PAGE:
Dan Bassill has a big goal: Every kid who walks through his door will be in a career of their choice by age 25.
It might seem like a simple idea, but at Cabrini Connections, a tutoring and mentoring program that serves the Cabrini Green public housing project, it's not as easy as it sounds. Bassill says many of the kids he sees aren't even sure they'll make it to age 25.
"How can you expect kids to focus on learning if they're worried about whether they are going to be alive at the end of the day?" asks Bassill, executive director of Cabrini Connections.
To make that goal happen, he and his staff match up kids from the local neighborhood with volunteer professionals, helping kids get help with their homework and also connect with caring adults.
The program has its roots in a tutoring program for elementary school students started by Montgomery Ward, the retailer whose headquarters were adjacent to Cabrini Green, in 1965.
Bassill was an employee, and volunteered in the program, eventually becoming the leader in 1975. Cabrini Connections was formed in 1992, as an organization to serve students from 7th to 12th grade. The program now serves about 80 kids a year, with nearly 100 volunteers from all around the city. In addition to tutoring and mentoring, they also offer arts, writing, and video projects, as well as college and career counseling.
"Education is key, but it's not just academics," says EL Da' Sheon Nix, program coordinator. "Not only are they learning how to be successful academically. They are learning to make better decisions."
Nix says the kids that come to Cabrini Connections are bright and have enormous potential, but they don't always have access to the resources to nurture that potential, like parental support. They also might not interact with adults that work in the professional arena.
"You only know what you see," says Nix. "Here you have people who've done it, and they're here to walk you through it."
Whitney Hemphill, 16, is one of those bright students full of potential. She's grown up in Cabrini Green and came to the tutoring program to get help with her homework.
Her grades have improved, and she recently won the organization's "I Have a Dream" contest, submitting a proposal for how she'd like her neighborhood to change. Hemphill says she'll give part of the $100 prize back to another local organization that provides after school activities for elementary school students.
"Cabrini connections is a fun place to be," says Hemphill. "They do a lot of fun activities. They have a lot of events. They have a lot of contests."
Her tutor, Anna Ashbaugh, 24, who works in public relations, says mentoring is challenging work. But she thinks its worth it.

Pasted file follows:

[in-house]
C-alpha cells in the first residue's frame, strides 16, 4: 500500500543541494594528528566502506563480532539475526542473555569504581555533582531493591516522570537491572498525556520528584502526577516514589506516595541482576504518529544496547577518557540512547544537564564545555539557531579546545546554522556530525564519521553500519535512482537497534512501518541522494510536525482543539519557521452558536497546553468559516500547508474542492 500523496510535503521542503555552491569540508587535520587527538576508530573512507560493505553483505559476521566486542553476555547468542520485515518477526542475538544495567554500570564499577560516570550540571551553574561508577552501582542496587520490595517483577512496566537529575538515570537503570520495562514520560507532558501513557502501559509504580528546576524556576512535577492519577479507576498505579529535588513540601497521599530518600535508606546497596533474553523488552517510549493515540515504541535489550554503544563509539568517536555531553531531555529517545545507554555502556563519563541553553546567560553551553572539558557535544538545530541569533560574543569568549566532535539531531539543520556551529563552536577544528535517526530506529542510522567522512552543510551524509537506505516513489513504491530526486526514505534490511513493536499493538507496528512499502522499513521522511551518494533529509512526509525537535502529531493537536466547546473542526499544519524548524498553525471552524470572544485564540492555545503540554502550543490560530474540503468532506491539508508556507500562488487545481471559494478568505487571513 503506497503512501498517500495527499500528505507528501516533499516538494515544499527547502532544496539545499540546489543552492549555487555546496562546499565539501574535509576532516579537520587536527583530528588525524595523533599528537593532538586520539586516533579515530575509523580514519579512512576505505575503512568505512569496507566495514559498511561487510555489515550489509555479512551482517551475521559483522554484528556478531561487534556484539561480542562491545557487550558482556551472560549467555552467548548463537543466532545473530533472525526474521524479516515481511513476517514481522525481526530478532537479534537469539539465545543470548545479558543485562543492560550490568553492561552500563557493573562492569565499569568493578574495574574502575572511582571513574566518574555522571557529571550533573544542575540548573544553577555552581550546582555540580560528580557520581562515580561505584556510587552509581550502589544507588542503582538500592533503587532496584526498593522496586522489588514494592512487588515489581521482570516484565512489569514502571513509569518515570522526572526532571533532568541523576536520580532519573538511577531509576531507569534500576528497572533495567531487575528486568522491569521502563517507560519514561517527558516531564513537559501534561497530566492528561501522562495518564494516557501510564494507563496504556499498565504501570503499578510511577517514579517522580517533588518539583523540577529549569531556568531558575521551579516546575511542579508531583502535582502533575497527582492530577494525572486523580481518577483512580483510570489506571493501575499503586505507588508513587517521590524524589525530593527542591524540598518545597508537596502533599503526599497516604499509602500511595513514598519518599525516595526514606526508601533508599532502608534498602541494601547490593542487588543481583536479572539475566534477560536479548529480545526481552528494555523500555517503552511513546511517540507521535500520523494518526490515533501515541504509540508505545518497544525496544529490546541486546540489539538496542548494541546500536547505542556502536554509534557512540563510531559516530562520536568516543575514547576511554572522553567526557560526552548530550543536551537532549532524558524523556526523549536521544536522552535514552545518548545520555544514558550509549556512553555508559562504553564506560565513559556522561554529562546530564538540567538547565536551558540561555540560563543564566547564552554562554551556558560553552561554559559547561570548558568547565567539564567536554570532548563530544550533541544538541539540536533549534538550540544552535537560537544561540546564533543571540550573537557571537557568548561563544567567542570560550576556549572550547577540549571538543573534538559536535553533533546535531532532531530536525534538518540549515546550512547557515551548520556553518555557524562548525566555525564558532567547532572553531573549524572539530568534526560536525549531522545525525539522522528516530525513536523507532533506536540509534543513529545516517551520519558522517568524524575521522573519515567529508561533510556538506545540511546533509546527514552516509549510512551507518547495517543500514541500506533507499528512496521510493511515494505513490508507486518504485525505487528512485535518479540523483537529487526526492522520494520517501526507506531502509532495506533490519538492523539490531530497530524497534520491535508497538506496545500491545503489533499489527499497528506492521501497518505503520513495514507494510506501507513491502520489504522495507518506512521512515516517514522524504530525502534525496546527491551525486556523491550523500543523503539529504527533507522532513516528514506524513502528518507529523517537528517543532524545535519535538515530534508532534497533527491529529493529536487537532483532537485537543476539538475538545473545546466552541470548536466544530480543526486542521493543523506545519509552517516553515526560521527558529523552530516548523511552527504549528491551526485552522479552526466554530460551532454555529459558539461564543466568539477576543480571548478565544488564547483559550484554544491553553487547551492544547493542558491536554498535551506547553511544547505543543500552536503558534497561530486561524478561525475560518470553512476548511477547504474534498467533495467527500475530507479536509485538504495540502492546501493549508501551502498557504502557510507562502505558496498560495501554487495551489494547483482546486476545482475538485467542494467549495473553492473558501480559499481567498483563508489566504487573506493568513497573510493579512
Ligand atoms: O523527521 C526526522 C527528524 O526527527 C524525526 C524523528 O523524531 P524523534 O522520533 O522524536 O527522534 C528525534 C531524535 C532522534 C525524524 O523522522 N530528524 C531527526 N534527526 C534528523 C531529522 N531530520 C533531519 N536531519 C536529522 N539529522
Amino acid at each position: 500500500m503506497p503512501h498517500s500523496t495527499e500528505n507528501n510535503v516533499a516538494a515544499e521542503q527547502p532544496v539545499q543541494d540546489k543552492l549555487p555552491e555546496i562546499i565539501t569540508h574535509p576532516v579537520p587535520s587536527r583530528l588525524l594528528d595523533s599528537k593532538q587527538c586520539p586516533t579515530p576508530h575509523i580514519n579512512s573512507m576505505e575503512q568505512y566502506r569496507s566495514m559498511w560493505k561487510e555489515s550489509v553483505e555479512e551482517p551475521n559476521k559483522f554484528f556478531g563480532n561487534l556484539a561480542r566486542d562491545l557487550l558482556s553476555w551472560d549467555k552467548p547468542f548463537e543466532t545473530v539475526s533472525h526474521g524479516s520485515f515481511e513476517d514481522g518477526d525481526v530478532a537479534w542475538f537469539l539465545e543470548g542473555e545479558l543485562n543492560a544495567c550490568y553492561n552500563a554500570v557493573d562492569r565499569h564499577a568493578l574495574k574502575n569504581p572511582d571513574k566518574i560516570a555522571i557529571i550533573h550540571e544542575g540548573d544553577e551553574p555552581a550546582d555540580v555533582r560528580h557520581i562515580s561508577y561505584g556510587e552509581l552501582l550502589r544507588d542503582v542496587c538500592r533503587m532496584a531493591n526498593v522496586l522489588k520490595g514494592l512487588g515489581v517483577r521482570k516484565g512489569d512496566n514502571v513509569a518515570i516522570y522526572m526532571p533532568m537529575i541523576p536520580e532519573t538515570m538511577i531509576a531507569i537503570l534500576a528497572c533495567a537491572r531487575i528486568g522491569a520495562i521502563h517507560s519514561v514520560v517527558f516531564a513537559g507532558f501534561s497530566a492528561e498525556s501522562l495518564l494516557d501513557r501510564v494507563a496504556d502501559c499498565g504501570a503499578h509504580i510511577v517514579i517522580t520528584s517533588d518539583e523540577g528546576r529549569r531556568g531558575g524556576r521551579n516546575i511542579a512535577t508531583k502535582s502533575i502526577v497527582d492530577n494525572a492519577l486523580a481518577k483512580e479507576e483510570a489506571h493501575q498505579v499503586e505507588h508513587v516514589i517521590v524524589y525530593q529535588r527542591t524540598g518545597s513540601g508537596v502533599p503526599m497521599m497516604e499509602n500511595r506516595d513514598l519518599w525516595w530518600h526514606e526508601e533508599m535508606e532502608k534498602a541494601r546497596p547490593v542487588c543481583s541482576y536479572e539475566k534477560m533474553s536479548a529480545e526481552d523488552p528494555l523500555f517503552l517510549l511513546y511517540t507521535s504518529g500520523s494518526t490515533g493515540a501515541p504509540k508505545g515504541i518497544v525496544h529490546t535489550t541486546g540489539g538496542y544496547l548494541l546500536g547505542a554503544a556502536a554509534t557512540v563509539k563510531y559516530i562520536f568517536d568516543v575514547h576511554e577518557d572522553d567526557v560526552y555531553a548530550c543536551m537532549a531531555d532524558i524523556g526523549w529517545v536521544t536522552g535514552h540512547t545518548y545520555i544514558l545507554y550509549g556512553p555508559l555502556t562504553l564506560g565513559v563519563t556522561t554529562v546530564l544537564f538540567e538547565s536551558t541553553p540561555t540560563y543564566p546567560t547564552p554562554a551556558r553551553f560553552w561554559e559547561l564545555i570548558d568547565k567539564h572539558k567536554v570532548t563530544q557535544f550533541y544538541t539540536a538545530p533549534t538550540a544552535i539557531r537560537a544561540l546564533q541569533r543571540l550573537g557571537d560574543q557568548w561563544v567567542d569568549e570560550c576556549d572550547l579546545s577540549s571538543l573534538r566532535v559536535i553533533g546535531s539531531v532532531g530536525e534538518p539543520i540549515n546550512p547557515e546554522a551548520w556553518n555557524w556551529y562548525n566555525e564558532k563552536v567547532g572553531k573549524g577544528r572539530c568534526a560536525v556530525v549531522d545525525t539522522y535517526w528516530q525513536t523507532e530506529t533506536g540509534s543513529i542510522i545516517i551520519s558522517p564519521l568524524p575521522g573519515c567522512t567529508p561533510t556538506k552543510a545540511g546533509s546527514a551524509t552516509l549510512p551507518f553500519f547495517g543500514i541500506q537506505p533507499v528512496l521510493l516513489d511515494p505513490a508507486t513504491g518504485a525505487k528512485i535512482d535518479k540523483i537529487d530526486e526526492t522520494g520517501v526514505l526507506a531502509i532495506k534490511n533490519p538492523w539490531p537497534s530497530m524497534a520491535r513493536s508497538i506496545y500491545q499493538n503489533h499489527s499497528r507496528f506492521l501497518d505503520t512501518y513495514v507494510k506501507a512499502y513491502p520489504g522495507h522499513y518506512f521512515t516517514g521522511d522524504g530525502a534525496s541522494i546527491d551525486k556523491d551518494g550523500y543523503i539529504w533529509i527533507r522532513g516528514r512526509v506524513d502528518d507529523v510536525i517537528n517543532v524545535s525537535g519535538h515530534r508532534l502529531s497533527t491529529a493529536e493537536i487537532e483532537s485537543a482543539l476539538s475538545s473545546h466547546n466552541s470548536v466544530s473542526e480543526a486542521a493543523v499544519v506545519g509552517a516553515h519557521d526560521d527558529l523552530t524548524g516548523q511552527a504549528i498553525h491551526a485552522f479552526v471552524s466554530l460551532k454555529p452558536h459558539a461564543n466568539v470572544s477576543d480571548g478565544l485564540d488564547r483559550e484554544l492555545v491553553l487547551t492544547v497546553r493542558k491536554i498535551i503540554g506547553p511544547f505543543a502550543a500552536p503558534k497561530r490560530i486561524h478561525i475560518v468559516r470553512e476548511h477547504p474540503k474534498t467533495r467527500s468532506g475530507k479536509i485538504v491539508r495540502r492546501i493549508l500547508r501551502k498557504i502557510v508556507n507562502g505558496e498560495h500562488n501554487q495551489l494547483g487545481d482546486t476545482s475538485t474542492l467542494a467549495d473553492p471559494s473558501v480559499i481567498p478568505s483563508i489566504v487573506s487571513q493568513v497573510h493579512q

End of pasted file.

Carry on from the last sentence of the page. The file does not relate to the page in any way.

"It's a great place to volunteer your time and interact with these students that are working really hard," says Ashbaugh. "To consistently come and show your face is important.
Although the ultimate purpose of Cabrini Connections is to help the students, Bassill says educating the volunteers about the challenges these kids face is incredibly important in the fight against poverty.
"The volunteers, when they come into the program, they don't know a lot about poverty because they don't come from poverty," says Bassll. "The longer they stay, the more they understand the issues that they face."
Mike Ozmeral, one of the volunteers, is the vice president of procurement at Reyes Holdings, a food and beverage distributor. He started volunteering at Cabrini Connections in September because he wanted to help kids that don't have the same advantages as his own two children.
Ozmeral says he's learned to respect the children who live in Cabrini because of the everyday challenges they must overcome.
"It's hard for us to imagine sometimes what these kids are dealing with," says Ozmeral.
One of Ozmeral's students had to go across town to get to his school, but often didn't have the money to pay for a bus or train to get there.
"There would be days, in fact, there were weeks when he couldn't go to school," says Ozmeral. "And he wouldn't take money from anyone. He wanted to get a job."
Ozmeral says his experiences here have prompted him to talk to his family, friends and co-workers about his students and their lives. His efforts led to more than $1,000 in donations to the center last quarter.
Bassill says he wants volunteers to take what they've learned and bring it back to their powerful social networks. This kind of advocacy is the only way to create long-term change.
"If we want these problems to go away, people have got to be willing to give time, talent, and money in large amounts for a long time," he says. "These problems took a long time to develop, and they are going to take a long time to go away."
Cabrini Connections has spawned another organization, the Tutor/Mentor Connection, an organization that connects and distributes information about mentoring programs across the city.
With 200,000 kids living in poverty in Chicago, Bassill says, the Tutor/Mentor Connection is a way to spread the kind of intentional volunteer effort it takes to change kids' lives.
"If people use the idea, it can have an impact on thousands and even millions all over the country," Bassill says.
Bassell has high hopes for the kids that come through the program and the lessons that the volunteers are learning. Mentoring, he says, is one of the best ways to do both.
"It's the only form of civic engagement to get people who don't live in poverty, to get them continually involved in the issue," says Bassill. "We try to change random acts of kindness into things people are willing to die for."
Staff Writer Megan Cottrell covers public housing for the Daily News. She can be reached at 773-362-5002, ext. 12.